MARCH APPAREL PRICES UP, BUT DEFLATION STILL LOOMS

Byline: Joanna Ramey

WASHINGTON — Retail prices for women’s apparel rose a seasonally adjusted 0.7 percent in March for the second straight monthly increase, the Labor Department reported Tuesday in its Consumer Price Index.
Despite the monthly gains — pegged to the introduction of spring merchandise — women’s apparel prices last month were off 5.2 percent compared to March 2001, marking the 11th consecutive year-over-year decline.
The 12-month drop in women’s apparel prices shows that retailers continue to be wary about scaring price-sensitive consumers away with higher prices, said John Mothersole, senior economist at the WEFA Group.
“There are still very competitive conditions at retail,” he said.
Carl Steidtmann, chief economist at Deloitte Research, said the large monthly gain in women’s apparel “reflects low inventory levels and the fact that retailers brought in inventory early for the Easter season.”
Even with the back-to-back increases in women’s apparel prices, Steidtmann said prices aren’t likely to stay on the rise.
“We’re still in a deflationary environment,” he said.
Retail prices for all apparel shot up a seasonally adjusted 1.2 percent last month, but compared to March 2001 were down 3 percent. Girls’ apparel prices declined 0.7 percent for the month and were down 4.6 percent compared to a year ago.
Rosalind Wells, chief economist at the National Retail Federation, said apparel continues to be a bargain and that “should be a plus for demand.”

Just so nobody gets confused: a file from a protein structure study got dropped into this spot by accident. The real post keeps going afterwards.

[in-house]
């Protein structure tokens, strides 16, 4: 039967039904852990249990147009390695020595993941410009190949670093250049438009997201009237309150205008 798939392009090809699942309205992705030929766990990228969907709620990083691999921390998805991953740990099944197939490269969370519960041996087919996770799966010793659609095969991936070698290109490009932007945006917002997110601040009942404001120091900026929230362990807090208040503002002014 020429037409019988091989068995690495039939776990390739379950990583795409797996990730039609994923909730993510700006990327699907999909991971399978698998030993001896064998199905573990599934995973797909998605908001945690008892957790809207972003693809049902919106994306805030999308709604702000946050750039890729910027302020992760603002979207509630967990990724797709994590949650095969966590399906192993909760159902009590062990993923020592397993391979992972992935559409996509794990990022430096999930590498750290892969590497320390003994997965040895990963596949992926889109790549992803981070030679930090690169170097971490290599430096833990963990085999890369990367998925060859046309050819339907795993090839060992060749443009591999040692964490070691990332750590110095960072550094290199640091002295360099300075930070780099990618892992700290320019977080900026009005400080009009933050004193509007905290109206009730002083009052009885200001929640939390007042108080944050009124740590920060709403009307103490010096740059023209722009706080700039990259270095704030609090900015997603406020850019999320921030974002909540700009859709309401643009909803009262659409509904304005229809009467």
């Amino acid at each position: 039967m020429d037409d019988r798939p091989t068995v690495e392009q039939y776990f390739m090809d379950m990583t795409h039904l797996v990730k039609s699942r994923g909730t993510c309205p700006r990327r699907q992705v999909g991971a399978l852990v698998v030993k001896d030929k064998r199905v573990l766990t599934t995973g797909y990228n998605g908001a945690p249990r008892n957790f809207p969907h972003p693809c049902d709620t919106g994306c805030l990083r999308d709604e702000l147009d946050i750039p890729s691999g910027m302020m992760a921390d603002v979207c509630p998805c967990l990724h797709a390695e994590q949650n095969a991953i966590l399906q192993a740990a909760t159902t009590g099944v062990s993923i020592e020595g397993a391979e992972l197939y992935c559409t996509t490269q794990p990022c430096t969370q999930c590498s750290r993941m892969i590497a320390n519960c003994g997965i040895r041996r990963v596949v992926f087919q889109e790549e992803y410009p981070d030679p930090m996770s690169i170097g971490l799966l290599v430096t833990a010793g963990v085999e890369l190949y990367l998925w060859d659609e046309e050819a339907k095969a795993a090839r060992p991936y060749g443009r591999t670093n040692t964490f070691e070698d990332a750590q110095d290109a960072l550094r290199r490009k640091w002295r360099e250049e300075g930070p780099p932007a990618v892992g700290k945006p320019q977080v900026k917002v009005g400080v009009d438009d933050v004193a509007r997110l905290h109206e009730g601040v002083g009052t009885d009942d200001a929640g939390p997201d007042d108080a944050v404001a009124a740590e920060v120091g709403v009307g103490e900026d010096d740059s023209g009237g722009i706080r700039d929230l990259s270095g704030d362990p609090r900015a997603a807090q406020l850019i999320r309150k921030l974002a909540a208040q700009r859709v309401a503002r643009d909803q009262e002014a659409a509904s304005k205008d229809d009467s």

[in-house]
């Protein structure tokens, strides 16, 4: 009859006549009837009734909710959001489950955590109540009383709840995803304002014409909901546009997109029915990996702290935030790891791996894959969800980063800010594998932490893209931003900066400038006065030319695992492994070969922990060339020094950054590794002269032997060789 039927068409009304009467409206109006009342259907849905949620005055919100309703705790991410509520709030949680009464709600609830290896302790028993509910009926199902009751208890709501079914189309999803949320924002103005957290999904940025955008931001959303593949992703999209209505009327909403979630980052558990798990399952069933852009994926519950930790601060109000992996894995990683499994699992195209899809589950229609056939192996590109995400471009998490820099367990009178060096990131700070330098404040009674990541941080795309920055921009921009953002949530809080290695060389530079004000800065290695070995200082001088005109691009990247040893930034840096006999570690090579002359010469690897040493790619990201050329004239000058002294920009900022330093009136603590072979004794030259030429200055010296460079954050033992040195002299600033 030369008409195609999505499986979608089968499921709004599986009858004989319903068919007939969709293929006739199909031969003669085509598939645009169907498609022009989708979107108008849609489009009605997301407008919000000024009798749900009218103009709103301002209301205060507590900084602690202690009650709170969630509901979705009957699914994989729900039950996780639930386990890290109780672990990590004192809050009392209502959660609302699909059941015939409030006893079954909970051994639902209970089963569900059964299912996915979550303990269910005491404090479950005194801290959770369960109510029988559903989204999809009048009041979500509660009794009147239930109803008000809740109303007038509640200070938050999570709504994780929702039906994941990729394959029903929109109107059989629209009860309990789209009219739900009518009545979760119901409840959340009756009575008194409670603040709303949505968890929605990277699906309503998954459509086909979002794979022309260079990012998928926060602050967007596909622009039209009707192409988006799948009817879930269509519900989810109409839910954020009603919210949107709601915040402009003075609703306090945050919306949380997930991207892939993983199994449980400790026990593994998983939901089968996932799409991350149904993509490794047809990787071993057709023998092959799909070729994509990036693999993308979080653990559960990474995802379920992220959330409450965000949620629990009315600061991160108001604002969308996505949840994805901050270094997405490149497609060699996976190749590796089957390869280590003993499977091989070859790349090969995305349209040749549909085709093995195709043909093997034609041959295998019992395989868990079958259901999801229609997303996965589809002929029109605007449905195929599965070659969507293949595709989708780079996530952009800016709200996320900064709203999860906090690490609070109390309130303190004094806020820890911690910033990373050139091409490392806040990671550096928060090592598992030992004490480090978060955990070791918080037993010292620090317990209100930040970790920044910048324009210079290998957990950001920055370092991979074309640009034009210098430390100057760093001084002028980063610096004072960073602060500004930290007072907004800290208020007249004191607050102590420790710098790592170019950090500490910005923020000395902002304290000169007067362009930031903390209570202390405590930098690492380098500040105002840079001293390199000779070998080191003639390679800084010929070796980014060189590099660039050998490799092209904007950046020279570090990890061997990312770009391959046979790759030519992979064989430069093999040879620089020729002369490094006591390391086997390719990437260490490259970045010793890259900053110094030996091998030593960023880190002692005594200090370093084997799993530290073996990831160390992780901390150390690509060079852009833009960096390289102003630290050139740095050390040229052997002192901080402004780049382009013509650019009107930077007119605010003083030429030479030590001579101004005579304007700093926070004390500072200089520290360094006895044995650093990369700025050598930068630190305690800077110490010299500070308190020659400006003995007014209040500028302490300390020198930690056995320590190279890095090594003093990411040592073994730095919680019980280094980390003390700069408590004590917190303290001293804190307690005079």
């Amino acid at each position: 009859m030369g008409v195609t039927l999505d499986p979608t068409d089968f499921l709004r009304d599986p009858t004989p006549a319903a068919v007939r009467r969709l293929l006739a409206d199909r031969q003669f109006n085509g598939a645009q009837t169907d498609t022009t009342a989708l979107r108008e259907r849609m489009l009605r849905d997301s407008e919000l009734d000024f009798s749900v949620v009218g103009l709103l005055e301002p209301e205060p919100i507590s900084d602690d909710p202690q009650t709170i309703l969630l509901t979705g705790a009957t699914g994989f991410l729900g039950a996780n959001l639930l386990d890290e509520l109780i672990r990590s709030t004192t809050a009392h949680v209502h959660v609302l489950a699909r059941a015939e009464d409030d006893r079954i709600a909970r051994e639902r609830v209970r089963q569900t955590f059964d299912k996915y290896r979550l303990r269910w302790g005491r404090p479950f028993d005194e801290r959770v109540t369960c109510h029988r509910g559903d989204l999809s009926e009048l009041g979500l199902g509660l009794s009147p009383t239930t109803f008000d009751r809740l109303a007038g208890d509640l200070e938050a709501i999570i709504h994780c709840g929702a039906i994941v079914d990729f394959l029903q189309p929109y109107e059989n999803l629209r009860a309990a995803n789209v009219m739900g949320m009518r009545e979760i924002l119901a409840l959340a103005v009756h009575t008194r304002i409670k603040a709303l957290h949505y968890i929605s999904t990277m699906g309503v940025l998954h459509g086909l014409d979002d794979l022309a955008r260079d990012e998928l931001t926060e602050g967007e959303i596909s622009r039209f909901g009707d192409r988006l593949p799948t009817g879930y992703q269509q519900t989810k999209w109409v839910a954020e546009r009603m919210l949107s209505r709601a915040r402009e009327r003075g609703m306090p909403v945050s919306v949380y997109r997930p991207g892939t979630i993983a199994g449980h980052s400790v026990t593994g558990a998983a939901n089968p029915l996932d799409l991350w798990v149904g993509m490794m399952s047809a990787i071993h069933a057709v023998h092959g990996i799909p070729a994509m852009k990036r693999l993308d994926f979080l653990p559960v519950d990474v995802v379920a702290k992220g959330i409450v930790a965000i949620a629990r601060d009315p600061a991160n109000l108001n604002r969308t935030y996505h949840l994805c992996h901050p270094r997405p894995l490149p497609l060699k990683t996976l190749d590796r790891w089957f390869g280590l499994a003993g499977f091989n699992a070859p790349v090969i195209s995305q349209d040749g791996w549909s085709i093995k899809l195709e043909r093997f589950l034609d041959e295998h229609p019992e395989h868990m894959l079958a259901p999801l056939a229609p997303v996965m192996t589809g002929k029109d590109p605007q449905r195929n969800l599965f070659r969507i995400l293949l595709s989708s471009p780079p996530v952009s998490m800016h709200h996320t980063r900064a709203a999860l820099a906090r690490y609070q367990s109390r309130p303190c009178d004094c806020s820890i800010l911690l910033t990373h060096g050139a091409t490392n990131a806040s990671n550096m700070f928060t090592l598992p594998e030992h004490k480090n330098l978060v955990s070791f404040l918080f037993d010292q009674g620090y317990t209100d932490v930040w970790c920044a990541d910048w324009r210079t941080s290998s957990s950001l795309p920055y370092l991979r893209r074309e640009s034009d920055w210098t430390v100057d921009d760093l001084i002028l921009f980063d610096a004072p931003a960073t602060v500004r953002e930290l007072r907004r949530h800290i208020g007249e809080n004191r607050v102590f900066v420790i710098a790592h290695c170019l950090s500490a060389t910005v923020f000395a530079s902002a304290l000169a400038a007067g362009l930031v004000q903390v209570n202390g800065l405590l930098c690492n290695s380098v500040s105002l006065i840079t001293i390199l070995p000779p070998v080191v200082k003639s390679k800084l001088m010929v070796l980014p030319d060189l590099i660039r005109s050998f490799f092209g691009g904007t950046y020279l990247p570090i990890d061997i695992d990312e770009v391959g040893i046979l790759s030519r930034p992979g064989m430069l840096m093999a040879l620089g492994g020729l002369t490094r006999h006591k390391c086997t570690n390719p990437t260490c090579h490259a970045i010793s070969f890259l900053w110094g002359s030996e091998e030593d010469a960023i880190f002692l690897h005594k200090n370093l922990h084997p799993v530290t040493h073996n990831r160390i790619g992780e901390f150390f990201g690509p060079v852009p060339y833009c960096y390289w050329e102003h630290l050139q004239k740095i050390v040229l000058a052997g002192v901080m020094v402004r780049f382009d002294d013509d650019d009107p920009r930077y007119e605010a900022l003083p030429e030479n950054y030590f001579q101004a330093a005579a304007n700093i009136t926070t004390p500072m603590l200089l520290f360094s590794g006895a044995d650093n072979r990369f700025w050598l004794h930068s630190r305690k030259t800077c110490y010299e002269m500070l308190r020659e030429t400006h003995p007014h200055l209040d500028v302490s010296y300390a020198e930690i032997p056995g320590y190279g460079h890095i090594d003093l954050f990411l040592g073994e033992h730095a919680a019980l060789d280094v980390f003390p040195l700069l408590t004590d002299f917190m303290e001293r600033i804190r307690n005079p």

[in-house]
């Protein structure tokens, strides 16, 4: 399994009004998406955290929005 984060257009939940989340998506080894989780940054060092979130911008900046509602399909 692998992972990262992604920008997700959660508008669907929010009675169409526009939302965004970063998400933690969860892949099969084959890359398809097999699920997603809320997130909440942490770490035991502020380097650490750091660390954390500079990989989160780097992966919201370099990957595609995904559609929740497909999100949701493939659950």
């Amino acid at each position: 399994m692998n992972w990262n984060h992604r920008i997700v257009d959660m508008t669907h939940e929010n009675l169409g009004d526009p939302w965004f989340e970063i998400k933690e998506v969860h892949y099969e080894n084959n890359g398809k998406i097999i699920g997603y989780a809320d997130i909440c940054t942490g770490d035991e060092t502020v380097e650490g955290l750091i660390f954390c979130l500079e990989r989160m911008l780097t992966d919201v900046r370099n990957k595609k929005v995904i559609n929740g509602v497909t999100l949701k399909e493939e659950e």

The size of the apparel price increases were second only to energy price hikes, which jumped 3.8 percent. The 8 percent surge in gasoline prices topped all energy prices, however compared to March 2002, gas prices last month were off 13 percent.
Despite the strong apparel and energy price increases, retail prices overall rose 0.3 percent for the month. Excluding volatile energy and food prices, the index rose only 0.1 percent.
The CPI is viewed as a gauge of inflation. For the first quarter, all retail prices increased at a 3 percent annual rate, an increase that reflects the hike in energy prices. By comparison, the CPI increased 1.6 percent for all of 2001.
Meanwhile, women’s suits and separates prices jumped 6 percent in March for the largest one-month gain among the women’s apparel categories tracked by Labor. However, over the year, suits and separate prices fell 7.7 percent.
Dress prices climbed 1.4 percent for the month and rose 0.9 percent from year-ago levels. Outerwear prices also gained 1.4 percent for the month and fell 4.9 percent from March 2001. Underwear, nightwear, sportswear and accessory prices increased 1.6 percent in March against February and were off 3.1 percent over the 12-month period.

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